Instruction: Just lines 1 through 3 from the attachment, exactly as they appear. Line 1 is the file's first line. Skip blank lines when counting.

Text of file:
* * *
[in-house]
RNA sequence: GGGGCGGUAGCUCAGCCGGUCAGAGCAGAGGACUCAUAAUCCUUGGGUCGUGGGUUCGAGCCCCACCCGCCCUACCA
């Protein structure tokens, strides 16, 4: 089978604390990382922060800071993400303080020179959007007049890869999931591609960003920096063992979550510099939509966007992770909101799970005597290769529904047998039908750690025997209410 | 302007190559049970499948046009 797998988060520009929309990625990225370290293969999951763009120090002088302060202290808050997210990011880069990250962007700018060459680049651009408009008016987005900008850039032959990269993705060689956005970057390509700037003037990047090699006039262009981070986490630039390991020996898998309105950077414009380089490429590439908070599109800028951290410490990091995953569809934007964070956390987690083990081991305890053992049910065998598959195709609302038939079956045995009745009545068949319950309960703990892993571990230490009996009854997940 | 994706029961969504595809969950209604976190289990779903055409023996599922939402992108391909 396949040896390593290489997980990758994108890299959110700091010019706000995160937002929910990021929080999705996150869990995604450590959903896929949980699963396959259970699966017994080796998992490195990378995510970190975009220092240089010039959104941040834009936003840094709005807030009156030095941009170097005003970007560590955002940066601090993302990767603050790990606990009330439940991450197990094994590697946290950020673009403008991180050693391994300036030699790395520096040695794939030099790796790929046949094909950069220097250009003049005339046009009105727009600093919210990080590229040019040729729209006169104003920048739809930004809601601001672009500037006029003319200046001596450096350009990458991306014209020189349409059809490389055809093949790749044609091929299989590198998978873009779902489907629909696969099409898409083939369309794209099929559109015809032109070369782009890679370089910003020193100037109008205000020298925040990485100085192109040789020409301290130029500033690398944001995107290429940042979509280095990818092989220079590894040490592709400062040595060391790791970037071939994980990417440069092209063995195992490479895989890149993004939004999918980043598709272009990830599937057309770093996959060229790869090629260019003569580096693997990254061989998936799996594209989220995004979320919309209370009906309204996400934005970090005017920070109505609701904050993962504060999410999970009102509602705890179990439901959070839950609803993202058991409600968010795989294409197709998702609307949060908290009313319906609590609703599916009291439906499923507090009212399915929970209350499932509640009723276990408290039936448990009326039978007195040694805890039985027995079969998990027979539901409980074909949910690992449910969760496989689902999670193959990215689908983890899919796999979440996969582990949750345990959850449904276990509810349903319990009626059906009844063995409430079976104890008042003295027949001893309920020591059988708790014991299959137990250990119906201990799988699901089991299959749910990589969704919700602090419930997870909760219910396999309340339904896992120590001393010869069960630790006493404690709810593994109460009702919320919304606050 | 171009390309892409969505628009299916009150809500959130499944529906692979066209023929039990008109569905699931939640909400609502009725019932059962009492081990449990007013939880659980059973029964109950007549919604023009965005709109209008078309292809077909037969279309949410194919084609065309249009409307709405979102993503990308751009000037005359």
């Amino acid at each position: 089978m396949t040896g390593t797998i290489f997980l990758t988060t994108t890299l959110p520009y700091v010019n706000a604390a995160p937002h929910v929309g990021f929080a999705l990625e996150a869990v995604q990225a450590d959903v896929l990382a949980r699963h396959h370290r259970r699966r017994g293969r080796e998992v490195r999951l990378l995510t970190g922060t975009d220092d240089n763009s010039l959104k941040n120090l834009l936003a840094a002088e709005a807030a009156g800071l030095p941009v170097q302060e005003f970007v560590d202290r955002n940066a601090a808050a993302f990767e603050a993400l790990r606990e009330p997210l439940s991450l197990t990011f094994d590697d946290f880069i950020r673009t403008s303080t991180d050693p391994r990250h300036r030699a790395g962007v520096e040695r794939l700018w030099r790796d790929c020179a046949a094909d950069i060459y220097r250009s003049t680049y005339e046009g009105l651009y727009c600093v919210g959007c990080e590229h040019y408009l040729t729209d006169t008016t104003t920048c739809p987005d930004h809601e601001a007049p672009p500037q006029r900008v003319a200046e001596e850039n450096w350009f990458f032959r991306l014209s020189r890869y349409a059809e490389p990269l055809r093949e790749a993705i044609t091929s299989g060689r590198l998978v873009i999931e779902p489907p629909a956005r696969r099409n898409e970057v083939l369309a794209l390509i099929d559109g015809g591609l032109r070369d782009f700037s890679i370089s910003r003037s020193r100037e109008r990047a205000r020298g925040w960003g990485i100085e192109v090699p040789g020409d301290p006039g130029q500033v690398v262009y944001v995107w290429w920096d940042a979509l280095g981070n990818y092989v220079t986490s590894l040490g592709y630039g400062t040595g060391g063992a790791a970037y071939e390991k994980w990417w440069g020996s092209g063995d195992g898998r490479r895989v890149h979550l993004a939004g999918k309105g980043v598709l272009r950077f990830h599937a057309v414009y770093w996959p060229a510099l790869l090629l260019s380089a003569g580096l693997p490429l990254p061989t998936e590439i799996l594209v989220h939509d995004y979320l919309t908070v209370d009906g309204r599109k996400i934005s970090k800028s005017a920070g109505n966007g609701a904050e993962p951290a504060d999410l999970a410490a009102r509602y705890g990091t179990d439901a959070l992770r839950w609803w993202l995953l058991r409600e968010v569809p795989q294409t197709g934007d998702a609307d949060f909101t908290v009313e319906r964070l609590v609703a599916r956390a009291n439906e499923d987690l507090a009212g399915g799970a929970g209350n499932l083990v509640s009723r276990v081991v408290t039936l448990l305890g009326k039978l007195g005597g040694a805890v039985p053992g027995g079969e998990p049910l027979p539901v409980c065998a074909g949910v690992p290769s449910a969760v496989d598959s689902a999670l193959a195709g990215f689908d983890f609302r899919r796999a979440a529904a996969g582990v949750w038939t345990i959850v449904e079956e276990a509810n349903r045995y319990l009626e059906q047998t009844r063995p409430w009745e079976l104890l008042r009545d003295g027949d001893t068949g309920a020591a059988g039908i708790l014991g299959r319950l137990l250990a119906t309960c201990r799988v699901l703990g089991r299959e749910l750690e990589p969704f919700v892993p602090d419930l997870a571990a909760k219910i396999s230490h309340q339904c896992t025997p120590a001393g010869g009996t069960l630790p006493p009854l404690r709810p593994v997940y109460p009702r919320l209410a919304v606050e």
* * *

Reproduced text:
[in-house]
RNA sequence: GGGGCGGUAGCUCAGCCGGUCAGAGCAGAGGACUCAUAAUCCUUGGGUCGUGGGUUCGAGCCCCACCCGCCCUACCA
């Protein structure tokens, strides 16, 4: 089978604390990382922060800071993400303080020179959007007049890869999931591609960003920096063992979550510099939509966007992770909101799970005597290769529904047998039908750690025997209410 | 302007190559049970499948046009 797998988060520009929309990625990225370290293969999951763009120090002088302060202290808050997210990011880069990250962007700018060459680049651009408009008016987005900008850039032959990269993705060689956005970057390509700037003037990047090699006039262009981070986490630039390991020996898998309105950077414009380089490429590439908070599109800028951290410490990091995953569809934007964070956390987690083990081991305890053992049910065998598959195709609302038939079956045995009745009545068949319950309960703990892993571990230490009996009854997940 | 994706029961969504595809969950209604976190289990779903055409023996599922939402992108391909 396949040896390593290489997980990758994108890299959110700091010019706000995160937002929910990021929080999705996150869990995604450590959903896929949980699963396959259970699966017994080796998992490195990378995510970190975009220092240089010039959104941040834009936003840094709005807030009156030095941009170097005003970007560590955002940066601090993302990767603050790990606990009330439940991450197990094994590697946290950020673009403008991180050693391994300036030699790395520096040695794939030099790796790929046949094909950069220097250009003049005339046009009105727009600093919210990080590229040019040729729209006169104003920048739809930004809601601001672009500037006029003319200046001596450096350009990458991306014209020189349409059809490389055809093949790749044609091929299989590198998978873009779902489907629909696969099409898409083939369309794209099929559109015809032109070369782009890679370089910003020193100037109008205000020298925040990485100085192109040789020409301290130029500033690398944001995107290429940042979509280095990818092989220079590894040490592709400062040595060391790791970037071939994980990417440069092209063995195992490479895989890149993004939004999918980043598709272009990830599937057309770093996959060229790869090629260019003569580096693997990254061989998936799996594209989220995004979320919309209370009906309204996400934005970090005017920070109505609701904050993962504060999410999970009102509602705890179990439901959070839950609803993202058991409600968010795989294409197709998702609307949060908290009313319906609590609703599916009291439906499923507090009212399915929970209350499932509640009723276990408290039936448990009326039978007195040694805890039985027995079969998990027979539901409980074909949910690992449910969760496989689902999670193959990215689908983890899919796999979440996969582990949750345990959850449904276990509810349903319990009626059906009844063995409430079976104890008042003295027949001893309920020591059988708790014991299959137990250990119906201990799988699901089991299959749910990589969704919700602090419930997870909760219910396999309340339904896992120590001393010869069960630790006493404690709810593994109460009702919320919304606050 | 171009390309892409969505628009299916009150809500959130499944529906692979066209023929039990008109569905699931939640909400609502009725019932059962009492081990449990007013939880659980059973029964109950007549919604023009965005709109209008078309292809077909037969279309949410194919084609065309249009409307709405979102993503990308751009000037005359």